SUMMARY OF THE INVENTION The present invention is based upon the discovery that mixtures of metallic salts of citric acid (e.g. sodium citrate) and water soluble polymeric organic polyelectrolytes are elfective substitutes for condensed phosphate salts (e.g. for sodium tripolyphosphate) in detergent compositions intended for use in cleaning hard surfaces. The use of such mixtures in, for example, machine dishwashing detergents, produces dishwashing results that are commercially acceptable by todays industrial standards. The mixture is also effective at sequestering hard water metal ions beyond their stoichiometric presence (i.e. the combination exhibits the same threshold effect of alkaline condensed polyphosphates). Additionally, the mixture is stable toward chlorine releasing agents (e.g. potassium dichloroisocyanurate) DETAILED DISCUSSION Detergent compositions of the present invention can be formulated as either a solid detergent or as single or multiple package liquid detergent. These detergent compositions will be used, after appropriate dilution with water, for the mechanical or machine washing of hard surfaces (e.g. mechanical spray washing). They will find particular application as machine dishwashing detergents.
Solid or dry detergents can be formed by blending together the various detergent-forming ingredients to form a powder or granular product, or they can be agglomerated, pelletized or the like.
Multiple package liquid detergents are those machine ware-washing detergents which are formulated into two or more separate liquid components, each component being packaged separately. In the washing operation, the separate components are dispensed from their separate containers into the washing zone by suitable dispensing apparatus.
Although the present invention can be applied to or embodied in any of these various types of machine washing detergents, its greatest advantage is associated with the production of solid detergent compositions and single package liquid detergent compositions. Of these, the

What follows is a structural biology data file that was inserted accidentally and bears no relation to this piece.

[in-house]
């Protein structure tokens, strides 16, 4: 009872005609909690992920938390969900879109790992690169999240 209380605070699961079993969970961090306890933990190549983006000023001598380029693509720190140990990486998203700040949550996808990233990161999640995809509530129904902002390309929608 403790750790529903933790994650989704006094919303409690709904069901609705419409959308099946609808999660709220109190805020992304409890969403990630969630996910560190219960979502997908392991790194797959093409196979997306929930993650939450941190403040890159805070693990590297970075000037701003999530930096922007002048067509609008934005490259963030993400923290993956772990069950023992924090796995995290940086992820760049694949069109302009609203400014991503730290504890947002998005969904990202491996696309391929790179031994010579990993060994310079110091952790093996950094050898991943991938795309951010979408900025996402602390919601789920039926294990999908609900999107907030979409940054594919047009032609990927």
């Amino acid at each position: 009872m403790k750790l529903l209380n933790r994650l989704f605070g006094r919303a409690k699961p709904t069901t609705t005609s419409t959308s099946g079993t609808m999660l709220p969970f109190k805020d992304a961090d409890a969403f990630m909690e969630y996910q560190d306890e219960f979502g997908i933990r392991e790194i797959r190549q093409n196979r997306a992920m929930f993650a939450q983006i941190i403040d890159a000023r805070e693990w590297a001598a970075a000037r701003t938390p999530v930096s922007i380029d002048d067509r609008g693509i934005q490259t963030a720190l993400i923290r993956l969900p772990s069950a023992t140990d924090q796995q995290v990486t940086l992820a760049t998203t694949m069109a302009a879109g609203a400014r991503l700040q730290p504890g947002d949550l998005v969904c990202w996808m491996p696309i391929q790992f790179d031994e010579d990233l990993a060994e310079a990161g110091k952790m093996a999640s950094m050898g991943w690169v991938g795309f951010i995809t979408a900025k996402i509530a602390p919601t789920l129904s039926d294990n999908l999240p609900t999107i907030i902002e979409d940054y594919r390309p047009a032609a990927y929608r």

formulation and use of solid machine dishwashing detergents is of particular significance.
The machine washing detergent compositions of the present invention will contain typical detergent forming ingredients plus the mixture of metallic salt of citric acid and water soluble polyelectrolyte.
The pH of these machine dishwashing detergents will normally be at least 10.0 at a concentration of 1 weight percent in water. pHs of from 12.012.5 are particularly desirable for many machine dishwashing uses. pHs in the 10-11 range are common for home use, while pHs above 12 are desired for industrial use.
The detergent compositions of the present invention are typically free of alkyl benzene sulfonates and, in use, produce little or no foam as contrasted to, for example, laundry detergents containing alkyl benzene sulfonates.
The Qitrates Any of the water soluble metal salts of citric acid can be used in the practice of the present invention. However, all salts do not serve with equal effectiveness and the alkali metal salts are preferred. Sodium and potassium citrate are particularly preferred.
Commercial sodium citrate (more accurately described as trisodium citrate dihydrate) exists as white crystals or a granular powder. :It is odorless, stable in air and has a slightly saline taste. Each molecule of trisodium citrate loses two molecules of water when heated to 150 C. Potassium citrate also exists as white crystals or powder. It is commercially available as the monohydrate (as contrasted to sodium citrate which exists as the dihydrate).
As used in the present invention, the amount of citrate employed will generally fall within the range of -6C weight percent on a dry formula basis. Water of hydration can be considered to be a part of the salt. More usually, the amount of citrate (whether hydrated or not) will be from -40 weight percent, e.g. 15-25 percent on the same basis.
If desired, mixtures of citrates can be used. Although it is not generally preferred, a citrate can be formed in situ from, for example, the combination of citric acid with sodium or potassium hydroxide. Citric acid is desirable when making liquid detergent compositions, but it quickly forms the corresponding salt since such liquid compositions are quite basic (i.e. pH above 10). The use of a pre-formed alkali metal citrate or a mixture thereof is generally preferred, particularly when making solid detergent compositions.
The weight ratio of citrate: polyelectrolyte will generally be above 1:1, frequently within the range of 2-10:1.
The polyelectrolytes The polyelectrolytes useful in this invention are the water soluble organic polymeric polyelectrolytes. A wide variety of such polyelectrolytes are known as illustrated by the following US. patents:
3,308,067; Diehl; Mar. 7, 1967; 252/161 3,346,873; Herrmann; Oct. 10, 1967; 252/137 3,346,504; Herrmann; Oct. 10, 1967; 252/ 137 See also these U.S. patents: